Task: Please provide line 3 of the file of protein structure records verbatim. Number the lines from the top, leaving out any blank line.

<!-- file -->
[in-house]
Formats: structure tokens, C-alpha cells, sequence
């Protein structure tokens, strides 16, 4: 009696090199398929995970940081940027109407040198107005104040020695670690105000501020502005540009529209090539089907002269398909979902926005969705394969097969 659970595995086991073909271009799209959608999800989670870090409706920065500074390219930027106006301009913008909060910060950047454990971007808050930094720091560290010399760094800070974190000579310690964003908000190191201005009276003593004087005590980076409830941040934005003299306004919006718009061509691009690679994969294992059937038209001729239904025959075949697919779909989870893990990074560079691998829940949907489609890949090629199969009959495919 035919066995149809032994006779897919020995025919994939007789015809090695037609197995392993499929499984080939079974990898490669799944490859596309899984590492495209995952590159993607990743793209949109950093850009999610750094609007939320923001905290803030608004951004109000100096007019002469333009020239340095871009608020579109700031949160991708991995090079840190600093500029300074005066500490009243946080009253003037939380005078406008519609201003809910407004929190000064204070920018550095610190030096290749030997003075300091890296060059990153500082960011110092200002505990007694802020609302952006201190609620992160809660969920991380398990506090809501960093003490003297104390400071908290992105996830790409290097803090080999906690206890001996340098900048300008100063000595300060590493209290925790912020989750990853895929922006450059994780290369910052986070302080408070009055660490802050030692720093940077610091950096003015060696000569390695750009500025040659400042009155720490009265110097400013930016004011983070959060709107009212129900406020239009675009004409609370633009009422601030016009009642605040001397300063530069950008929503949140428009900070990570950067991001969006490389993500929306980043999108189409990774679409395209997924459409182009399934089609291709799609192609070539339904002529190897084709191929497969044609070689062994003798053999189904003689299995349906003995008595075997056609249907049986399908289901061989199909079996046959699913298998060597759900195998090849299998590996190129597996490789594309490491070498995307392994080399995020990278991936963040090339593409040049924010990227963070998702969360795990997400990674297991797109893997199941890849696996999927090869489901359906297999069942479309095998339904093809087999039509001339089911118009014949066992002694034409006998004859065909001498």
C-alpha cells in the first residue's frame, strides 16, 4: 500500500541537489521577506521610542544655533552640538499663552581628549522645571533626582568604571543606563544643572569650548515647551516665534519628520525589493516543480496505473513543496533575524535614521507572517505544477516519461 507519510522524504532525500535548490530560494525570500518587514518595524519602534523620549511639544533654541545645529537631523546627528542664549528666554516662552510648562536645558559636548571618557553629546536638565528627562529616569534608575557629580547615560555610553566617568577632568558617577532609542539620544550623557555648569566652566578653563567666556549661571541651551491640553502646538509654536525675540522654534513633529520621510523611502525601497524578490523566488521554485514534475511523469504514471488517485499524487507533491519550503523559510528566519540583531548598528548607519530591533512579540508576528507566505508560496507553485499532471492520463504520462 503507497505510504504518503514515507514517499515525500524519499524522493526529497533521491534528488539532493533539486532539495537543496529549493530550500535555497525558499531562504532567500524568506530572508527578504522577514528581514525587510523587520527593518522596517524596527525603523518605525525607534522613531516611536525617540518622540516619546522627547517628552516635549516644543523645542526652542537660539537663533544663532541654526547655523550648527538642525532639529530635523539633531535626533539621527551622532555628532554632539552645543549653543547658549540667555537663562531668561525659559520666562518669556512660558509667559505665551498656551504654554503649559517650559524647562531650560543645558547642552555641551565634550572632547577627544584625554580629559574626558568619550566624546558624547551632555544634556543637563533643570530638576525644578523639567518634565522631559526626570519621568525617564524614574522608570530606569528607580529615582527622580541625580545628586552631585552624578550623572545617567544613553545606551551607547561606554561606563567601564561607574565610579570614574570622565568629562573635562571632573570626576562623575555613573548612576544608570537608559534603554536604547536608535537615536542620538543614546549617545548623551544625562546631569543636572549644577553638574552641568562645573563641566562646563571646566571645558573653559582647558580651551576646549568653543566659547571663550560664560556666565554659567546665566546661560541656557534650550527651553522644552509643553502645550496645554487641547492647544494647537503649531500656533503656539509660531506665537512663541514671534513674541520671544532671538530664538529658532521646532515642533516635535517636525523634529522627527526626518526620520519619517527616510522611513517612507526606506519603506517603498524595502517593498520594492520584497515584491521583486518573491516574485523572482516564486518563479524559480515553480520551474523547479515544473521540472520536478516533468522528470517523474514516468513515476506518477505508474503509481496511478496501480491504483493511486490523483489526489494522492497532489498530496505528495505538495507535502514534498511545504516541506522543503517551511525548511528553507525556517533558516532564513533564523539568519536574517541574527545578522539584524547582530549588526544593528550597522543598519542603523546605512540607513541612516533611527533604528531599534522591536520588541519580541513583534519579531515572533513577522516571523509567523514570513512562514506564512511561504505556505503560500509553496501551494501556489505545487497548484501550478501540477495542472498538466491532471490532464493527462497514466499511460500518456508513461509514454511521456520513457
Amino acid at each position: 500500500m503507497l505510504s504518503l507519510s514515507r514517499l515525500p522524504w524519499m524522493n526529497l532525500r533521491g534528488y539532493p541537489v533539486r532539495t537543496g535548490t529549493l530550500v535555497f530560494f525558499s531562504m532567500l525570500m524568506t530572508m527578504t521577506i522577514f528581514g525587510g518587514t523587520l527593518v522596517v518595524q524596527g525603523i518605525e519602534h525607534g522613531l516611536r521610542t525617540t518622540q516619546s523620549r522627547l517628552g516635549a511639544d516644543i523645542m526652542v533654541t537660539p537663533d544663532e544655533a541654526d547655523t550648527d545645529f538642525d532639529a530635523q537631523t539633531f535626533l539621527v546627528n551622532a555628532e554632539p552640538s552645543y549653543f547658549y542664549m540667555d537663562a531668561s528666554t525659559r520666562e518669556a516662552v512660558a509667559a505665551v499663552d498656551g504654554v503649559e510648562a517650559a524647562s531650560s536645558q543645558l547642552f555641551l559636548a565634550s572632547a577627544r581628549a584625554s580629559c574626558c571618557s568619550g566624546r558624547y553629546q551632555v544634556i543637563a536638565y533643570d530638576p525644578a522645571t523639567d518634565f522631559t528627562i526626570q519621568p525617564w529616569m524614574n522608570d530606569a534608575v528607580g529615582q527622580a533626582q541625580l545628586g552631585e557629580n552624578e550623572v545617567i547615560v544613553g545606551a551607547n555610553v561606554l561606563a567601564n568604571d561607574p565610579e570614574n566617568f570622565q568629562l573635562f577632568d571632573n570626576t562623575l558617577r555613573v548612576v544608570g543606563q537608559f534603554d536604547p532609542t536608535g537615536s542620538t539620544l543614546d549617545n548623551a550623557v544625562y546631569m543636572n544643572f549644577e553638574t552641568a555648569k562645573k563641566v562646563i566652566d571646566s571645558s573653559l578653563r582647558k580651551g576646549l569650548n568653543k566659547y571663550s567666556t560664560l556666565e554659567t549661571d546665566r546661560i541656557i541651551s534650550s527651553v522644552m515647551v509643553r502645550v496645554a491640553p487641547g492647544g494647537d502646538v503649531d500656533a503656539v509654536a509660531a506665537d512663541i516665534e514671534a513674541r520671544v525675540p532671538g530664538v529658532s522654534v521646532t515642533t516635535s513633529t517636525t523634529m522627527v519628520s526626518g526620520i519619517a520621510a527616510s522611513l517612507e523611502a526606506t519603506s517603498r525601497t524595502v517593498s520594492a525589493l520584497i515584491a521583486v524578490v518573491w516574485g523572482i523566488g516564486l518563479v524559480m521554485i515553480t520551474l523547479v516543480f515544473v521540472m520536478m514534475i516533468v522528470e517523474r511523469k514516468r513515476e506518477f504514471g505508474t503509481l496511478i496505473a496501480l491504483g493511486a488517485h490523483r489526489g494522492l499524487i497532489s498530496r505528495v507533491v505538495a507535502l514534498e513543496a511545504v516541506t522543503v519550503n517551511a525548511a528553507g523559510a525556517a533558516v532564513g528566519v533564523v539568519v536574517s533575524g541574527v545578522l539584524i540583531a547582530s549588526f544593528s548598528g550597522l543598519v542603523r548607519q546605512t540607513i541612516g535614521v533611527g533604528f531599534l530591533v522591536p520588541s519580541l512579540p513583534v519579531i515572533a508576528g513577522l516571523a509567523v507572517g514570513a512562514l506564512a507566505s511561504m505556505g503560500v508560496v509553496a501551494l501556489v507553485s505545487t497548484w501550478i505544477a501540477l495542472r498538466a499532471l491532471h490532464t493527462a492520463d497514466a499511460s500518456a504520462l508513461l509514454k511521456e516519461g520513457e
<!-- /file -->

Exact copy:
């Protein structure tokens, strides 16, 4: 009696090199398929995970940081940027109407040198107005104040020695670690105000501020502005540009529209090539089907002269398909979902926005969705394969097969 659970595995086991073909271009799209959608999800989670870090409706920065500074390219930027106006301009913008909060910060950047454990971007808050930094720091560290010399760094800070974190000579310690964003908000190191201005009276003593004087005590980076409830941040934005003299306004919006718009061509691009690679994969294992059937038209001729239904025959075949697919779909989870893990990074560079691998829940949907489609890949090629199969009959495919 035919066995149809032994006779897919020995025919994939007789015809090695037609197995392993499929499984080939079974990898490669799944490859596309899984590492495209995952590159993607990743793209949109950093850009999610750094609007939320923001905290803030608004951004109000100096007019002469333009020239340095871009608020579109700031949160991708991995090079840190600093500029300074005066500490009243946080009253003037939380005078406008519609201003809910407004929190000064204070920018550095610190030096290749030997003075300091890296060059990153500082960011110092200002505990007694802020609302952006201190609620992160809660969920991380398990506090809501960093003490003297104390400071908290992105996830790409290097803090080999906690206890001996340098900048300008100063000595300060590493209290925790912020989750990853895929922006450059994780290369910052986070302080408070009055660490802050030692720093940077610091950096003015060696000569390695750009500025040659400042009155720490009265110097400013930016004011983070959060709107009212129900406020239009675009004409609370633009009422601030016009009642605040001397300063530069950008929503949140428009900070990570950067991001969006490389993500929306980043999108189409990774679409395209997924459409182009399934089609291709799609192609070539339904002529190897084709191929497969044609070689062994003798053999189904003689299995349906003995008595075997056609249907049986399908289901061989199909079996046959699913298998060597759900195998090849299998590996190129597996490789594309490491070498995307392994080399995020990278991936963040090339593409040049924010990227963070998702969360795990997400990674297991797109893997199941890849696996999927090869489901359906297999069942479309095998339904093809087999039509001339089911118009014949066992002694034409006998004859065909001498």